UG clears 10-acre plot for law school

The proposed design for the front of the law school building

… Construction cost pegged at US$6M

THE University of Guyana Council has approved 10 acres of land to be used by the government to construct the Joseph Haynes Law School and Attorney General Basil Williams said that plans are well advanced to establish the facility.

Attorney General Basil Williams

Speaking at a news conference on Thursday, UG Vice Chancellor, Professor Ivelaw Griffith, said that the matter regarding the allocation of land for the JOF law school was dealt with at their recent council meeting and the decision was made to allocate 10 acres of land to move forward with the construction of the law school.

Asked about the financial arrangements for the use of the land, Professor Griffith said: “One of the realities of the university is by virtue, the gift that precludes us from renting or selling land. There will be no rent charged. Our expectations are that services would be funded by the host and services for maintenance would also be honoured by the host.”
He added that the dynamics is between the AG and the governing body “so we cannot speak about the timeline for construction but the AG is anxious to get moving, but they have to wait on the organisers at that end as to when construction will begin”.

Williams told the Guyana Chronicle that key stakeholders of the projects have already acquired a building plan and designs for the facility which is proposed to be 50,000 sq. ft with three floors. He said construction of the facility is estimated at US$6M. Williams had recently reassured that the school will be opened here.

The APNU+AFC coalition government in January last year announced the project. The project comes after some two decades of lobbying for an alternative to the Norman Manley Law School in Jamaica, the Hugh Wooding Law School in Trinidad and Tobago and the Eugene Dupuch Law School in The Bahamas.

The JOF Haynes Law School is being established through a Public-Private Partnership between the Government of Guyana, the Law School of the Americas (LCA) and the University College of the Commonwealth (UCC) and will add to the existing options available to holders of a Bachelor of Laws (LLB), and who intend to pursue their Legal Education Certificate (LEC).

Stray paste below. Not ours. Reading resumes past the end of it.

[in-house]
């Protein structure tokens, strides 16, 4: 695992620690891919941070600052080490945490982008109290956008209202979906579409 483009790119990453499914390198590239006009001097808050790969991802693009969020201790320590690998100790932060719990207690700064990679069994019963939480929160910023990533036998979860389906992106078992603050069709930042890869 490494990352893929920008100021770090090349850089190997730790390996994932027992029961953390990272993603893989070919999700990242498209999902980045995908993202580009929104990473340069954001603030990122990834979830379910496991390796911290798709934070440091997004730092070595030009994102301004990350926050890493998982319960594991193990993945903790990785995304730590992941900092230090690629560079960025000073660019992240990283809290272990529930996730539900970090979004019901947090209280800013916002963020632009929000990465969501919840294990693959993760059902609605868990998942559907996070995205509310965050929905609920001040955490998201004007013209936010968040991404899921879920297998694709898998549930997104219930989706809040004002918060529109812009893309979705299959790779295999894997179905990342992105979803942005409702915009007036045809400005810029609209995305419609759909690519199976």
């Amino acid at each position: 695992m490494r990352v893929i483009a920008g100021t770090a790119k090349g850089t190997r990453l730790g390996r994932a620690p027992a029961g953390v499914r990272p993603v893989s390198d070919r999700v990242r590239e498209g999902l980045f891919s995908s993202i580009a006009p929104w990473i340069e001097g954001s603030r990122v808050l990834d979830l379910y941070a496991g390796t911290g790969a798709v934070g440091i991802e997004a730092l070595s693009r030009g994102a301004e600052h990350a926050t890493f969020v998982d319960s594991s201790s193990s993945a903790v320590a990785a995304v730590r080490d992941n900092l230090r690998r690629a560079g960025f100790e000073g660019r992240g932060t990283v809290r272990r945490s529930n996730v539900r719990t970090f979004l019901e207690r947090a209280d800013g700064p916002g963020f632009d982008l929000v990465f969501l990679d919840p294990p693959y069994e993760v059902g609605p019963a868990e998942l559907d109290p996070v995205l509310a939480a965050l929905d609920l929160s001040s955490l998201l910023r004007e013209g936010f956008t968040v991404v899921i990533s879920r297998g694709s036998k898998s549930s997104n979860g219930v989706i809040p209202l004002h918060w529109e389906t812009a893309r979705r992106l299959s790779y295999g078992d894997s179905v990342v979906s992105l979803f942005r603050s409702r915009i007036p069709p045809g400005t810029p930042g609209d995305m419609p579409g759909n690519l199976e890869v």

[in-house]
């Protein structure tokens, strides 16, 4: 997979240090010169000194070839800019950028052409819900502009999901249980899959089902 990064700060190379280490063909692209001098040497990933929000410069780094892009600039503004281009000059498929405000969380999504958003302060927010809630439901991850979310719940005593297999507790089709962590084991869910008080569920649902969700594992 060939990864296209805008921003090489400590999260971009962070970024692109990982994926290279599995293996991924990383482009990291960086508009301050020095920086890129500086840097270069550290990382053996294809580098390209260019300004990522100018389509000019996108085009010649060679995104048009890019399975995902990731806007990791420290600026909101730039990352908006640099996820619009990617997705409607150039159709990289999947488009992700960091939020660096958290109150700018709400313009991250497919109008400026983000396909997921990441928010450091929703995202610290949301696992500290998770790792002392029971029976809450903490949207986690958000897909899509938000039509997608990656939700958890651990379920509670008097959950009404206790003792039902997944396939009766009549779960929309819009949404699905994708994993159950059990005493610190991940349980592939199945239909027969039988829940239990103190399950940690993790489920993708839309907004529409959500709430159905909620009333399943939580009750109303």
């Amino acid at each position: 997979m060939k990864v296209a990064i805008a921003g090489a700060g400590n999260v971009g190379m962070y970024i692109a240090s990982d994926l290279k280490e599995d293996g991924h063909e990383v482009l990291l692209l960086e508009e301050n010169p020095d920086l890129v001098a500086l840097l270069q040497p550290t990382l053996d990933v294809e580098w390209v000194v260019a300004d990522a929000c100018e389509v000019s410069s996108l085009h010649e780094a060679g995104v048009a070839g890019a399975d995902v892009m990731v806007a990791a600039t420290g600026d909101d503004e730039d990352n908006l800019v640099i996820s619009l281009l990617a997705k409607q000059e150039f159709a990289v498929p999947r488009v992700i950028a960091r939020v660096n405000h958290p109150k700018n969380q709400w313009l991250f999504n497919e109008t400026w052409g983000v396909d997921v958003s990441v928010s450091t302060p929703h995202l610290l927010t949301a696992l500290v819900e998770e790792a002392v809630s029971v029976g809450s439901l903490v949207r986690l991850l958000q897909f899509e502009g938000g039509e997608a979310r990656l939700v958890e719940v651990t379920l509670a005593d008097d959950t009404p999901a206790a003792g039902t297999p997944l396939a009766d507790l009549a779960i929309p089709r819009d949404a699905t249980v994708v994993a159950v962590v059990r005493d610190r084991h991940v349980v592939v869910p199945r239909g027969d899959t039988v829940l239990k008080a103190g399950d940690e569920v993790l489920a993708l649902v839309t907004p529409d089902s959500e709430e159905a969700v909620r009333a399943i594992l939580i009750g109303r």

A timeline of 2018 was set for establishment of the local institution and according to the attorney general, whether or not the time line is met, a local law school will be established. “It is a complex issue … we have to have a law school and whether people are putting up obstacles and so, the obstacles will have to be broken down,” Williams told reporters recently.

He explained that Guyanese students are faced with hefty sums they have to pay along with the small quota of students accepted into the Hugh Wooding Law School. These matters are of concern to his administration. Guyanese students have struggled with the system that allows them entry to the Hugh Wooding Law School and only late last year Williams was able to secure a collaborative agreement between the University of the West Indies (UWI) and the Council for Legal Education (CLE) and UG, paving the way for the top 25 Guyanese law students to have automatic entry into the Hugh Wooding Law School.
Back in December last year Williams had said that he had written the Vice Chancellor of UG, Professor Ivelaw Griffith, for him to identify the land that Chancellor Desiree Bernard had in early 2001, 2002 identified. He said the decision was made then that the building on the University of Guyana (UG) Campus.”

At an earlier meeting Williams, along with the task force looking into the establishment of the Joseph Haynes Law School of the Americas, had met to examine the provisions in the Revised Business Plan of the University College of the Caribbean (UCC), one of the Jamaican Partners in the Public/Private Partnership intended to establish the law school.

The business plan was submitted pursuant to a MoU entered into between the University College of the Caribbean (UCC), Law College of the Americas (LCA) and the Government of Guyana (GoG), which contained a provision for a feasibility study to be done to determine the viability of establishing the law school.